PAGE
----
Summary: The Marovo Lagoon is one of the world’s largest coral reef lagoons, covering about 700 square kilometres, formed by a double chain of raised barrier reef islands, and backed by a chain of high, rainforested volcanic islands. The Marovo area has a population of about 11,000 people living in dispersed villages. Located in the Western Province of the South Pacific nation of Solomon Islands, it is internationally recognized as an area of extraordinary biological and cultural diversity.
Similar to other Pacific islands, it faces a range of environmental threats, which have been addressed by a range of conservationist NGOs through largely unsuccessful projects. This includes increasing exploitation of near and offshore marine resources, the logging of forests and their replacement with commercial plantations, sedimentation and tourism development.
During September 2005 the multilingual book, Reef and Rainforest: An Environmental Encyclopedia of Marovo Lagoon, was employed in an intensive pilot exercise in a selected range of educational institutions in Solomon Islands, with its author, Edvard Hviding, as project leader.
The Encyclopedia was envisaged by UNESCO-LINKS and the Project Leader as a starting point for a process whereby students in village primary and secondary schools, rural vocational training centres and provincial secondary schools, throughout the area in the Western Solomons where the Marovo language is spoken as the primary language, could be actively involved in the bridging of generations, knowledges, languages and places by carrying out assignments of environmental knowledge documentation as part of their ongoing school work.
Therefore, the objective of the exercise was not to implement classical environmental awareness programs in schools (as many projects include) but to redesign science content to incorporate knowledge systems which are seriously endangered today and have been repeatedly recognised as having crucial ramifications for biodiversity conservation in these sites of global significance. Hence, the Pilot Project was intended as a practical demonstration and testing of the role of educational material in vernacular language for fostering the transmission and development of indigenous environmental knowledge through dialogue across generations, from a primary anchorage in the school system that highlights the connections between local knowledge and science.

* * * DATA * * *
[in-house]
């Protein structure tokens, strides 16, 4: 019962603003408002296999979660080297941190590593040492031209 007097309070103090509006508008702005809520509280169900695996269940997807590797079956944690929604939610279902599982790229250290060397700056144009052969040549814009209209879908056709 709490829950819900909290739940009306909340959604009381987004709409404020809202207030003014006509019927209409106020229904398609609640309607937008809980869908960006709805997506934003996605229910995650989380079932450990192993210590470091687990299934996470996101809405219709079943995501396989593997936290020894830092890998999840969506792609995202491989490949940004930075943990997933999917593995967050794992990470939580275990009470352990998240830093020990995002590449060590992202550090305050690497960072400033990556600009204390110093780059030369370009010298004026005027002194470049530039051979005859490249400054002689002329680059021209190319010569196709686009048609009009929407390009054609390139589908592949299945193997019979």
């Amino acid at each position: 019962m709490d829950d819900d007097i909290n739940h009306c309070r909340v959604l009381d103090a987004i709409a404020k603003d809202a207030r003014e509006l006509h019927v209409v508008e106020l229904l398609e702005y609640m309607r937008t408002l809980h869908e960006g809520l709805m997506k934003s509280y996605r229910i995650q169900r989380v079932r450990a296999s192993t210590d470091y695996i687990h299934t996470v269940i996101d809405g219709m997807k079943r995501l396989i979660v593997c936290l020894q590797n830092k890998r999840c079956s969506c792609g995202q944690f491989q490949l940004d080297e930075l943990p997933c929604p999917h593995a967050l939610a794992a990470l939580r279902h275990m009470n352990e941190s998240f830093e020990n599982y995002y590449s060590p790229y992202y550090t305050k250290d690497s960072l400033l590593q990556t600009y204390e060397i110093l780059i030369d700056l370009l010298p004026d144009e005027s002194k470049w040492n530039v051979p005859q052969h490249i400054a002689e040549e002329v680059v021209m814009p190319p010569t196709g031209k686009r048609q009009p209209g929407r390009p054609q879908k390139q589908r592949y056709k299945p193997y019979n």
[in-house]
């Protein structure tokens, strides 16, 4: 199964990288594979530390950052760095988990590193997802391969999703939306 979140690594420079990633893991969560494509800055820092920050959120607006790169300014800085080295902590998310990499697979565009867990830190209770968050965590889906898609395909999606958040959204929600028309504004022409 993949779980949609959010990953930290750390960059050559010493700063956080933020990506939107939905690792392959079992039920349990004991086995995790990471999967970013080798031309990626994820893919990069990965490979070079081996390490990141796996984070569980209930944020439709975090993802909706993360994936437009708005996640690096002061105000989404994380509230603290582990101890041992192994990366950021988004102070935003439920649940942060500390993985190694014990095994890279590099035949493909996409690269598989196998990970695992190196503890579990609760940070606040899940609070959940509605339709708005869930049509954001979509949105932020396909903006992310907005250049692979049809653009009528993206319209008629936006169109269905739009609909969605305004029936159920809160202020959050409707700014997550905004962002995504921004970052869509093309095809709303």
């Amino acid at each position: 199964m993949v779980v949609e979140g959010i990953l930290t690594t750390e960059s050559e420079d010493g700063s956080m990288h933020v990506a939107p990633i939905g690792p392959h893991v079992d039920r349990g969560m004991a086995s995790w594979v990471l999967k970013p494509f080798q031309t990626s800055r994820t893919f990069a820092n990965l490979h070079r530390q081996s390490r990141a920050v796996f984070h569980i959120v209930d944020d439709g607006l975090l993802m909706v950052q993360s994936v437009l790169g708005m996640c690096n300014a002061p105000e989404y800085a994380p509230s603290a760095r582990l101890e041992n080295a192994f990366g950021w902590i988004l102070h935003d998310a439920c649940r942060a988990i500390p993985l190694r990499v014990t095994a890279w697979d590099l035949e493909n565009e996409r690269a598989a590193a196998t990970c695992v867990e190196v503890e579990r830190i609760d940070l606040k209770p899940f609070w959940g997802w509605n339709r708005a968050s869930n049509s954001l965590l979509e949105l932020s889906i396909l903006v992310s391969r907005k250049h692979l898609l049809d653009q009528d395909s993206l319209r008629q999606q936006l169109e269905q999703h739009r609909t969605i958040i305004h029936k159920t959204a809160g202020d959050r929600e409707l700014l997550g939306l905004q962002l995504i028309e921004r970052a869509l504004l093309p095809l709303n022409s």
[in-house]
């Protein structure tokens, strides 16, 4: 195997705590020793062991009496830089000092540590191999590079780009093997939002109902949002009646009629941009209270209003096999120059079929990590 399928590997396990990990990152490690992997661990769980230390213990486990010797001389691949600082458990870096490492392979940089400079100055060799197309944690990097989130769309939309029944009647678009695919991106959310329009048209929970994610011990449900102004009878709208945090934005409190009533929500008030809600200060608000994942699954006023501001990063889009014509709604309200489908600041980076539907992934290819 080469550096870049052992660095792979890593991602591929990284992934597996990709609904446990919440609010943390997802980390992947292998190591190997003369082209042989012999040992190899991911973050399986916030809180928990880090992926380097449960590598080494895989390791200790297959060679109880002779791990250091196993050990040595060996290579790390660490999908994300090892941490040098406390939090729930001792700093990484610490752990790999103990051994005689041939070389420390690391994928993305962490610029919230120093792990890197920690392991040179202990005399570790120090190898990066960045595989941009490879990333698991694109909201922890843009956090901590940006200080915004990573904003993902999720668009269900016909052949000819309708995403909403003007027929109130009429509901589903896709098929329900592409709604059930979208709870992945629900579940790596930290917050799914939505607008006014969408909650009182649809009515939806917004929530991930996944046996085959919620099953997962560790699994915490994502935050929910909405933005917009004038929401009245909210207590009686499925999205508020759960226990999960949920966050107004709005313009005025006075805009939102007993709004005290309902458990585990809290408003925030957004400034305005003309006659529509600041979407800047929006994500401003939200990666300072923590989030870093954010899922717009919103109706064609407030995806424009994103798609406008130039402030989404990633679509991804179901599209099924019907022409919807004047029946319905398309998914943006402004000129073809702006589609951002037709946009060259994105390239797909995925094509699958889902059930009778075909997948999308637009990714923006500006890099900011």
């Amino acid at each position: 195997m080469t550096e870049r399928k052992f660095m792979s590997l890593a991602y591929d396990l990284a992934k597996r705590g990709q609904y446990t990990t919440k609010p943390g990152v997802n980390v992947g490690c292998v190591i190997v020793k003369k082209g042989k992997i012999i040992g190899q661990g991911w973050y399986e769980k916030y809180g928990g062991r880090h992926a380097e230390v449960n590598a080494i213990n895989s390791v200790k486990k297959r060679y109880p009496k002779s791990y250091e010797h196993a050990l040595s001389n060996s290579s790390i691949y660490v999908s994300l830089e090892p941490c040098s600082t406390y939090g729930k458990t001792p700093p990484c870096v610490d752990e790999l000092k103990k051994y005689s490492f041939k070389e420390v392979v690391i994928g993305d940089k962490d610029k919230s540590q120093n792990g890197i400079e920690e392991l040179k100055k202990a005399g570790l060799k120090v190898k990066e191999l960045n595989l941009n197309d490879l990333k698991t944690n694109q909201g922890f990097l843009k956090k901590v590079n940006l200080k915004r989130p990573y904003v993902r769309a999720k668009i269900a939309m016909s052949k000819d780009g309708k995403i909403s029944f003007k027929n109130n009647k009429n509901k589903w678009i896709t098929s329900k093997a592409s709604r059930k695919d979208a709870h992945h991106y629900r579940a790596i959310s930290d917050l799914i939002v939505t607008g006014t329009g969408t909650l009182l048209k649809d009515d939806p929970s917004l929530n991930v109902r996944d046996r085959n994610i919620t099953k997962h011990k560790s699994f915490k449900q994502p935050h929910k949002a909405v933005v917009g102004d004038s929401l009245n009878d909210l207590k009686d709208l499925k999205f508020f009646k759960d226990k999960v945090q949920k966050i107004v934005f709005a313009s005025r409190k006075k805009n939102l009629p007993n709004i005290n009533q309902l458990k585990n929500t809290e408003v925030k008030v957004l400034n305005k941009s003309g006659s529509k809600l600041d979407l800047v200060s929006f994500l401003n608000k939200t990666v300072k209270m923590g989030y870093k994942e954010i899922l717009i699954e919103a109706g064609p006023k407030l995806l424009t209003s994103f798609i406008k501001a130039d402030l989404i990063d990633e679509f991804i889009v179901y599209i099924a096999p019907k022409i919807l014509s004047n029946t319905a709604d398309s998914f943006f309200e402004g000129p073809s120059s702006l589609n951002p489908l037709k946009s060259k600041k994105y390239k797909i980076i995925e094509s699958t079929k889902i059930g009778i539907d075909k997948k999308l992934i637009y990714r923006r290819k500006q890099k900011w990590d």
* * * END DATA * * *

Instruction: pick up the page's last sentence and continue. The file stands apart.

The exercise proved to be a resounding success as evidenced by a collection of 211 assignments written by students ranging in age from 8 to 16, an estimated 90% of whom had never before written a substantial text in their own vernacular language.
Furthermore, it is fair to say that during the week of the activities, a good range of indigenous knowledge about environmental phenomena in the Marovo area was documented in written form for the first time. This applies, for example, to some truly fascinating student assignments about different species of fruit bats, certain little-known medicinal plants, the culturally central Canarium nut tree, the elusive but culturally significant sea mammal dugong (Dugong dugon), and other topics not covered in detail or indeed missing altogether from the Encyclopedia. At the same time, teachers and village elders pointed to the immediate effect of the Encyclopedia as a source of example, inspiration and cultural pride.
While the Encyclopedia is anchored in the Marovo language (as well as two other lesser vernaculars of the wider Marovo Lagoon area, Hoava and Vangunu), the book and the experiences of the exercise has led to further support for expansion of the general model into several other major language areas of the Western Province.
This project was jointly funded by UNESCO-LINKS, the University of Bergen, the Government of Norway (Ministry of Foreign Affairs and National Commission for UNESCO), and the Government of Solomon Islands (National Commission for UNESCO, Ministry of Education and Human Resources Development, and Western Province Government).